A local non-profit – one classified as a hate group by the Southern Poverty Law Center – based in Falls Church may find themselves in hot water for their use of a New Jersey couple’s wedding photo in a Colorado political attack ad. The photo, originally taken of Brian Edwards and Tom Privitere in New York, was photoshopped to move the couple from New York to a snowy idyll representing Colorado, to attack Republican State Senator Jean White, who voted for same sex marriage in the last legislative session. The photo was used entirely without permission, and the photographer and the subjects are currently seeking legal action.
Public Advocate of the United States (PA-USA) ran the ad in a couple different forms ahead of last Tuesday’s election in Colorado. Based in Falls Church, and run by Republican Loudoun County Supervisor Eugene Delgaudio, the group, despite its innocuous name, works to fight against LGBT issues throughout the US. Delgaudio has made a name for himself locally as the crusader-in-chief against gay rights. Delgaudio has made some fairly hilarious and peculiar statements in this vein, suggesting that TSA patdowns “promote the homosexual agenda“, and that anti-bullying laws threaten religious freedom, while also suggesting that a Tampa pirate festival has been overrun by militant homosexuals.
Delgaudio defended the use of the photograph to the Denver Post, “We are a non-profit and make no money from any photos, postings, references, parodies, street theater or educational materials.” That may not help them, but it also might. The photo that PA-USA used isn’t one that they had purchased the rights to use – they just downloaded it from a wedding site and started up photoshop. That doesn’t seem to be a legitimate application of the Fair Use Doctrine that encompasses the exception to copyright law. But, as we’re not lawyers here at We Love DC, we thought we’d look up a friend of ours who is.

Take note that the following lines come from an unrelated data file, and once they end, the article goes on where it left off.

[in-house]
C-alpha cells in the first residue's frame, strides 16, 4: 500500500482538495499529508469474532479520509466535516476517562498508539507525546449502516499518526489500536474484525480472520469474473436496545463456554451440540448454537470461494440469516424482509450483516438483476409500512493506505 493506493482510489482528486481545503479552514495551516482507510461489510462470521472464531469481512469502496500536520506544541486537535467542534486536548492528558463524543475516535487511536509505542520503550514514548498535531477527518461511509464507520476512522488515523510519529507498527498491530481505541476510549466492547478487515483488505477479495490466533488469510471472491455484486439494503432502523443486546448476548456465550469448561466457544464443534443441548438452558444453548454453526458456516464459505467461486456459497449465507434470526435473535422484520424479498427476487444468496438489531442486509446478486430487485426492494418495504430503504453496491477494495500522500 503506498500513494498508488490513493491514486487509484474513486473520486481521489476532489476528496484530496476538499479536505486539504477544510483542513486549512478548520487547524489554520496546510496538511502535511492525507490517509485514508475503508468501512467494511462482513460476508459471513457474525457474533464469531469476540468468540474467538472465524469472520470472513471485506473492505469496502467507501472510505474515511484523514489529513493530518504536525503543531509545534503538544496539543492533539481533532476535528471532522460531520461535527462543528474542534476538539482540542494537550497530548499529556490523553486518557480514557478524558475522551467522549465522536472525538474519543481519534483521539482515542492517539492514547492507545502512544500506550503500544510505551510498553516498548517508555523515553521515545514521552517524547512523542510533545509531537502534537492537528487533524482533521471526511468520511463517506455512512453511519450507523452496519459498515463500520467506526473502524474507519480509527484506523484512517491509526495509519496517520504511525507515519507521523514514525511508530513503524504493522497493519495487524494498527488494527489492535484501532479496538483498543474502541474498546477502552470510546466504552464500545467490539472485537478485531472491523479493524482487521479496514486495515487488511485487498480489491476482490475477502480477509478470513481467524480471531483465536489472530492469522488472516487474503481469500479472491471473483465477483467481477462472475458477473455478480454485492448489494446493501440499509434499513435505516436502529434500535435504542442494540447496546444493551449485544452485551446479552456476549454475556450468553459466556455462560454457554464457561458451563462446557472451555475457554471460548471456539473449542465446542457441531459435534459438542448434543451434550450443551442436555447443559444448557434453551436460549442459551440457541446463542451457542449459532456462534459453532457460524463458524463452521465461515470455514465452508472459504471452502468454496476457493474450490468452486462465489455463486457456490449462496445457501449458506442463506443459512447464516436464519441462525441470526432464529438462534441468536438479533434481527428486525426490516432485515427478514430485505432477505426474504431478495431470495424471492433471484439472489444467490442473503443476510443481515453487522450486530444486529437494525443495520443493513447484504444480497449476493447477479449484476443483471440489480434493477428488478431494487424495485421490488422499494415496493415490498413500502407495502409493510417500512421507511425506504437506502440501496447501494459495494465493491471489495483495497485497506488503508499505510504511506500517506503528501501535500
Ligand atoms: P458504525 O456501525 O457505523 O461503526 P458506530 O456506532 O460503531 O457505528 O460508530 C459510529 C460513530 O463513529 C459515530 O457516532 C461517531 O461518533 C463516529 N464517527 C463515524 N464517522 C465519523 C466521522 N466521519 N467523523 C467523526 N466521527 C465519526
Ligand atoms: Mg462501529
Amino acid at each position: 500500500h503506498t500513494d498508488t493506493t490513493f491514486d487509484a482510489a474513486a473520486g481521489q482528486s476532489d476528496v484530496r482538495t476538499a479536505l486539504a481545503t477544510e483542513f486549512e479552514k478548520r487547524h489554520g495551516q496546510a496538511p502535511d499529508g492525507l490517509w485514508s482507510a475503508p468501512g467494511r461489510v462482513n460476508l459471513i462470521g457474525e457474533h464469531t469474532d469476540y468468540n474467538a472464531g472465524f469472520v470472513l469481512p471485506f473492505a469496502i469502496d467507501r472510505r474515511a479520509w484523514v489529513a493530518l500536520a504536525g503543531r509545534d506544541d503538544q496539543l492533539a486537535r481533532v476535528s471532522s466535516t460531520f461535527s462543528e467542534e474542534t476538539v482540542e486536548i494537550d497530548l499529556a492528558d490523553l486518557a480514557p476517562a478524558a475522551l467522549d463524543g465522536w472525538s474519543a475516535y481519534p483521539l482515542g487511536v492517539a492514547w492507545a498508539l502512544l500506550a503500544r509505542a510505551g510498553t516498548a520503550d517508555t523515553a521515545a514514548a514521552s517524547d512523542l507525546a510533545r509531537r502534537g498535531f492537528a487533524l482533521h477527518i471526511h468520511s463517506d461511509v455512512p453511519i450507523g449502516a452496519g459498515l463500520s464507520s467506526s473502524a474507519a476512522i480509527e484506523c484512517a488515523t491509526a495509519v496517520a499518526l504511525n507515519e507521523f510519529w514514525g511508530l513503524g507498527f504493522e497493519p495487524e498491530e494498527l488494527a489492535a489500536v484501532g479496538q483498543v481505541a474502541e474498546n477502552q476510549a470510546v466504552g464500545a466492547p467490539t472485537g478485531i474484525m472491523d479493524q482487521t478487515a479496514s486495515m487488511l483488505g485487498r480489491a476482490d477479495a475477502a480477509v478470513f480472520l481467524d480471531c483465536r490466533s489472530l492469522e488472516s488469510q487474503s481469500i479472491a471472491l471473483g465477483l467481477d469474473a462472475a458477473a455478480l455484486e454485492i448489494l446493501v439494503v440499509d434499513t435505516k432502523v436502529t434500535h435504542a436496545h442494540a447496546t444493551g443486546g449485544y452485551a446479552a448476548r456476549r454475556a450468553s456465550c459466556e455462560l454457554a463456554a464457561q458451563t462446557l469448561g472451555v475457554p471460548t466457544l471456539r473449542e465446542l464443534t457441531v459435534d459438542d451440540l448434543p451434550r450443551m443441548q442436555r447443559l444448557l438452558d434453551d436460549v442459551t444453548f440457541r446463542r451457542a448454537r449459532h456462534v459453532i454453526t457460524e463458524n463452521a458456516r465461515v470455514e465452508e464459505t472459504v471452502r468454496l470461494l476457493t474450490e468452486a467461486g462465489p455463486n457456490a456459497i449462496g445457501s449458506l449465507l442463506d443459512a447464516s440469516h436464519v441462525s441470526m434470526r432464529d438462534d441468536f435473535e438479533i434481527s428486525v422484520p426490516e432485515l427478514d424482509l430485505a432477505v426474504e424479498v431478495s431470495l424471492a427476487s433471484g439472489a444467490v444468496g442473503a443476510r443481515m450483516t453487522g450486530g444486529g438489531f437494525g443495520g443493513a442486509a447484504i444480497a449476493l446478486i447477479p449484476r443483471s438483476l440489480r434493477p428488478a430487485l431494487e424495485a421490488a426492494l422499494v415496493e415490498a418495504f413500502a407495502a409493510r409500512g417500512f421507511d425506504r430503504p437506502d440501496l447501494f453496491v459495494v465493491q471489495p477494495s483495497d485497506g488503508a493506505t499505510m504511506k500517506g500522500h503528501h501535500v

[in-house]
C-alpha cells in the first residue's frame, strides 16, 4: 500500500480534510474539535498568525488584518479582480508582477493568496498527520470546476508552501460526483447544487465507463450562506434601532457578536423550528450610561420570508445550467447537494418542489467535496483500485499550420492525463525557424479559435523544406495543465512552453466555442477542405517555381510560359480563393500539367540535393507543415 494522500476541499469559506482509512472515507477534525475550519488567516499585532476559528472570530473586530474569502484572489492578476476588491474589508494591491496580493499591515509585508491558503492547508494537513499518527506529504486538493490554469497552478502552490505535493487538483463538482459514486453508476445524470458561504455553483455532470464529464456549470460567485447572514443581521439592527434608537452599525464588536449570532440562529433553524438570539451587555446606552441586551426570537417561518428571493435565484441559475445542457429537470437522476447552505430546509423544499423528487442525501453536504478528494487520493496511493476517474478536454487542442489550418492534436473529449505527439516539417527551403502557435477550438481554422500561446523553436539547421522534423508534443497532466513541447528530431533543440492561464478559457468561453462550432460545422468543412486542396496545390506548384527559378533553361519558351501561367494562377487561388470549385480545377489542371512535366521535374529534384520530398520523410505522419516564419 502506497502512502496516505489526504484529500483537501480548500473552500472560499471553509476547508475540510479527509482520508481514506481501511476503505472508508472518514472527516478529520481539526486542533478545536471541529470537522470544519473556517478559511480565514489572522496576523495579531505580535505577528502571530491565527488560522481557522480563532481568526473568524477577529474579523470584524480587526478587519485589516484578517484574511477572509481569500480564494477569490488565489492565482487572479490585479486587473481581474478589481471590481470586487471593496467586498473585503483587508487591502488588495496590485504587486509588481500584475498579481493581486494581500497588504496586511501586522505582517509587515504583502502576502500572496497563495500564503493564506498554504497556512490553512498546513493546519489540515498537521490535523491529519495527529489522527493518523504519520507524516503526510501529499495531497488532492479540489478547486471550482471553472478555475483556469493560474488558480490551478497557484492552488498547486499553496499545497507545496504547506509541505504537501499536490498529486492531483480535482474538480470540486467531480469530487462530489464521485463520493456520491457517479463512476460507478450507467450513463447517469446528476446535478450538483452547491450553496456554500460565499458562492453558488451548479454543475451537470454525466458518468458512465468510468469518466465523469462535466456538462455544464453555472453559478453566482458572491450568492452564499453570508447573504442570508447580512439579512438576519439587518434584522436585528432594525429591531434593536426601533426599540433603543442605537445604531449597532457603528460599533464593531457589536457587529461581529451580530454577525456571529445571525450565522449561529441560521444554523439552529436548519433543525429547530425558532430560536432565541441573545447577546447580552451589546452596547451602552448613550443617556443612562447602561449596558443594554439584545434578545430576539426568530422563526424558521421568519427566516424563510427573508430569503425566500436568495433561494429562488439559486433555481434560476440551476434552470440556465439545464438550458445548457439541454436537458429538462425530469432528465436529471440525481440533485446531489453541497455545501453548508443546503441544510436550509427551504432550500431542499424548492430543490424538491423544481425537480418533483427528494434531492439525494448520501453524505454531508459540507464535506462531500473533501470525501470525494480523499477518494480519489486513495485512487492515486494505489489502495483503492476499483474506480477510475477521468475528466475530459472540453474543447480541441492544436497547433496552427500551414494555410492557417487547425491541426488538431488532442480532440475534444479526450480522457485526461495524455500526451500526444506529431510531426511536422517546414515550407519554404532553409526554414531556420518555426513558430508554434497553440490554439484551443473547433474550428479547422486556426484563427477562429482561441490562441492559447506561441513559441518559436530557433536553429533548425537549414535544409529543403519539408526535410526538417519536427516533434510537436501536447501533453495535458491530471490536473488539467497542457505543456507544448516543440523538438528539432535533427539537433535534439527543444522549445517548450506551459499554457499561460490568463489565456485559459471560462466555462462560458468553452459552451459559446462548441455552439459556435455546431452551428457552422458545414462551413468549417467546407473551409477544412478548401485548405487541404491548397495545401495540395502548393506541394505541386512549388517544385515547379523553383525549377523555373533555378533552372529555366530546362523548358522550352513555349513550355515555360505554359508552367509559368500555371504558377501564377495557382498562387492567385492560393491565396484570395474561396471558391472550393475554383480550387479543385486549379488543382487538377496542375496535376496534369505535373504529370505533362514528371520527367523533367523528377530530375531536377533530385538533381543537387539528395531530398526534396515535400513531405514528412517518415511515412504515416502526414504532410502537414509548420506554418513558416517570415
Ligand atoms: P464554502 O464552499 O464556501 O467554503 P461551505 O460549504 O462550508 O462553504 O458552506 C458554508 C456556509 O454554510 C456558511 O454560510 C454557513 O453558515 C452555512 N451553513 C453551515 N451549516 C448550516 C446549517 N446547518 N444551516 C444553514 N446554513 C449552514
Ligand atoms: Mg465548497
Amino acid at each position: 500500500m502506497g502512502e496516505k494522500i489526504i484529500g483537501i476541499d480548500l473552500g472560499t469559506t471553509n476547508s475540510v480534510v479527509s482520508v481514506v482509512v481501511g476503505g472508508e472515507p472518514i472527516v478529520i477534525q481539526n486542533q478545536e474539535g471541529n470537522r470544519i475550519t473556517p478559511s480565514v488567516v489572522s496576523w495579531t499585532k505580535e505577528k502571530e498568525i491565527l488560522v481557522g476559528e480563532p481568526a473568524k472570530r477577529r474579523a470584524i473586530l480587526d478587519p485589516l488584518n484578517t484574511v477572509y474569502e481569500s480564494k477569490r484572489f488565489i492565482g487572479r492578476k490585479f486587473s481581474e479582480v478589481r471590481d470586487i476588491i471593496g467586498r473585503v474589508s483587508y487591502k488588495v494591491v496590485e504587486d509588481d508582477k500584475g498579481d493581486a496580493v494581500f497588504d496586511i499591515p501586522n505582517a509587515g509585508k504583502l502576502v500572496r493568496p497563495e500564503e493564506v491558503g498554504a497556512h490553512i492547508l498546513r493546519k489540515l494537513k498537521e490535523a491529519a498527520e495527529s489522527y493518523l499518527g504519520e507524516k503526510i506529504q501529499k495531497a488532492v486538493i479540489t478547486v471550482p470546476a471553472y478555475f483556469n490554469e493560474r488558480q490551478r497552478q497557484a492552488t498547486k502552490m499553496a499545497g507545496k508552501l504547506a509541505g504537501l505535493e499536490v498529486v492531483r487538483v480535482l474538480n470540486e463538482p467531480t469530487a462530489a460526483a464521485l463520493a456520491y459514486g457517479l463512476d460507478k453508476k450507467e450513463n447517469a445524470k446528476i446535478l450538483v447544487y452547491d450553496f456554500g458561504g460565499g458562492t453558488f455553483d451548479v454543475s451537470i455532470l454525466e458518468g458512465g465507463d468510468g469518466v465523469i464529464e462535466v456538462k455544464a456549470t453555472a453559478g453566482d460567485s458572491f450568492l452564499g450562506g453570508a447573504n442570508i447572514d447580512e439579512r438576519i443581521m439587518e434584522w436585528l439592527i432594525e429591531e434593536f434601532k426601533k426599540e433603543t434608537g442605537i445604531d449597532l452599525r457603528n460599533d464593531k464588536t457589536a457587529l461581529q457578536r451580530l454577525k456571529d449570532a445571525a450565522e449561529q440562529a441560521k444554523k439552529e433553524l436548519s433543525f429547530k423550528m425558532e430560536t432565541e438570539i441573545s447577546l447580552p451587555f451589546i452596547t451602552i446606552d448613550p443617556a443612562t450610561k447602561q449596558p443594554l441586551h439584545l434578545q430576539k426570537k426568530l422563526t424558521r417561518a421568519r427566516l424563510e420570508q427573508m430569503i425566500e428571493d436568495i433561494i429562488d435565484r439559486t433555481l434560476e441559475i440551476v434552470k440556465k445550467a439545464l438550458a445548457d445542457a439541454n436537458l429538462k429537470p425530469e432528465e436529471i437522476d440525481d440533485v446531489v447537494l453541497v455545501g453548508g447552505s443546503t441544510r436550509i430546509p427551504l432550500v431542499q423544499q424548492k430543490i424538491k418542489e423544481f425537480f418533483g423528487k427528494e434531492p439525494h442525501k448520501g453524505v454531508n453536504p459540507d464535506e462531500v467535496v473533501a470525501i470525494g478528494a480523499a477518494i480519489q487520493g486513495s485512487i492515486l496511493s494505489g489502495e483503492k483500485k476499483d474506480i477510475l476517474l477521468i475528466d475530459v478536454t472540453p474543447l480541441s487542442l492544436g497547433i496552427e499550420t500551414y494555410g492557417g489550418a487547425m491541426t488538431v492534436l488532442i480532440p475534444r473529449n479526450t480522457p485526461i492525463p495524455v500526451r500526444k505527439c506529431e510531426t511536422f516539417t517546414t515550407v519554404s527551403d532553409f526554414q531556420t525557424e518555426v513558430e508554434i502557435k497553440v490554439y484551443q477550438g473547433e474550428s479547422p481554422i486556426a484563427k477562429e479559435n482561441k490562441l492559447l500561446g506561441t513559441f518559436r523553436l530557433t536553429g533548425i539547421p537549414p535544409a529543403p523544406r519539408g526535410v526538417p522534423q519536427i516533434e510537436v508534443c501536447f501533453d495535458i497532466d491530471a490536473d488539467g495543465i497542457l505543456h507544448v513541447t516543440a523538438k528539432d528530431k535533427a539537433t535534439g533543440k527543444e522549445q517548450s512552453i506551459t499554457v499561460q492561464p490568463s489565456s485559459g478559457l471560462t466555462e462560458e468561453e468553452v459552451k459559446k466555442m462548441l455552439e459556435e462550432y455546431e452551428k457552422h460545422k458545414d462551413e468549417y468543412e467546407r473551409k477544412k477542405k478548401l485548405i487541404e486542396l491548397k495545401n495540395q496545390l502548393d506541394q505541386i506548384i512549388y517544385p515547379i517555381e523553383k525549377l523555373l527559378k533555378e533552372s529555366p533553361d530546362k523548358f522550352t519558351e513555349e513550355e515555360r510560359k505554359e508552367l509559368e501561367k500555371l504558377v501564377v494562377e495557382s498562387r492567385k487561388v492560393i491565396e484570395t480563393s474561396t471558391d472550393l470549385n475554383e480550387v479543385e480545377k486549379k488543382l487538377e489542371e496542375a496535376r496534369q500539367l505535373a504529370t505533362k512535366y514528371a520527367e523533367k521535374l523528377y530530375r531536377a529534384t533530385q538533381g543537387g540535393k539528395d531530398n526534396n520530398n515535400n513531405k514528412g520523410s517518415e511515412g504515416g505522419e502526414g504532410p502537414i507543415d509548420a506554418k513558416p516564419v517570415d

As we’ve done in the past, we talked with our media law go-to attorney Kevin M. Goldberg of Fletcher, Heald & Hildreth in Arlington:
In this case you have a noncommercial work being used in its entirety for what may or may not be a noncommercial purpose (more on that in a second). Since there was probably no real market for the photo in the first place, there’s no effect on the market or tarnishing of its economic value. We have to focus – and Public Advocate of the United States is focusing its justification on – the fact that this is a noncommercial use. They claim that they’re not making money off the photo and that they’re engaged in a “transformative” use by placing it in a difference context for commentary, criticism, parody, i.e., First Amendment protected purposes.
I think they’ve got a pretty decent argument in that regard. This is sort of a marriage (pun intended) of two major controversies we’ve seen in recent years: the Shepherd Fairey “Hope” poster and the use of songs by artists like Jackson Browne, Heart and David Byrne by the political campaigns of John McCain, Sarah Palin and Charlie Crist, respectively. Of course, we’ve never gotten a true ruling from any court in any of these cases and there are even slight differences here, because the original AP photo and songs in each of those instances were commercial in nature. So, even though those cases presented a much higher likelihood that the use was not fair, they weren’t cut or dried one way or the other (and there was a very good likelihood in my mind that Fairey would win if he hadn’t gone and done all sorts of unsavory things leading up to the actual litigation). The fact that the original photo was clearly noncommercial here tips this toward fair use.
It seems unfair for Delgaudio and the PA-USA to just swoop in, take a couple’s engagement photo, and photoshop it to insult them, especially when they didn’t pay for the rights to use or alter the image, but it also appears that they may have a leg to stand on in regards to the legal issue.
Edwards & Privitere are retaining counsel, and this may yet be settled in the courts, and they may not even be the right people to bring the suit.
PA-USA may be correct that they don’t make any money from the posting of their materials, they’re certainly not a small organization, and somehow they still made $71,000+ in Royalties in 2010. According to their 2010 Form 990, required by the IRS, the organization received over $1.2M in grants and contributions, and paid Delgaudio – through his firm “Delgaudio & Associates” – over $150,000 in compensation.
Sleazy or not, this one could go either way.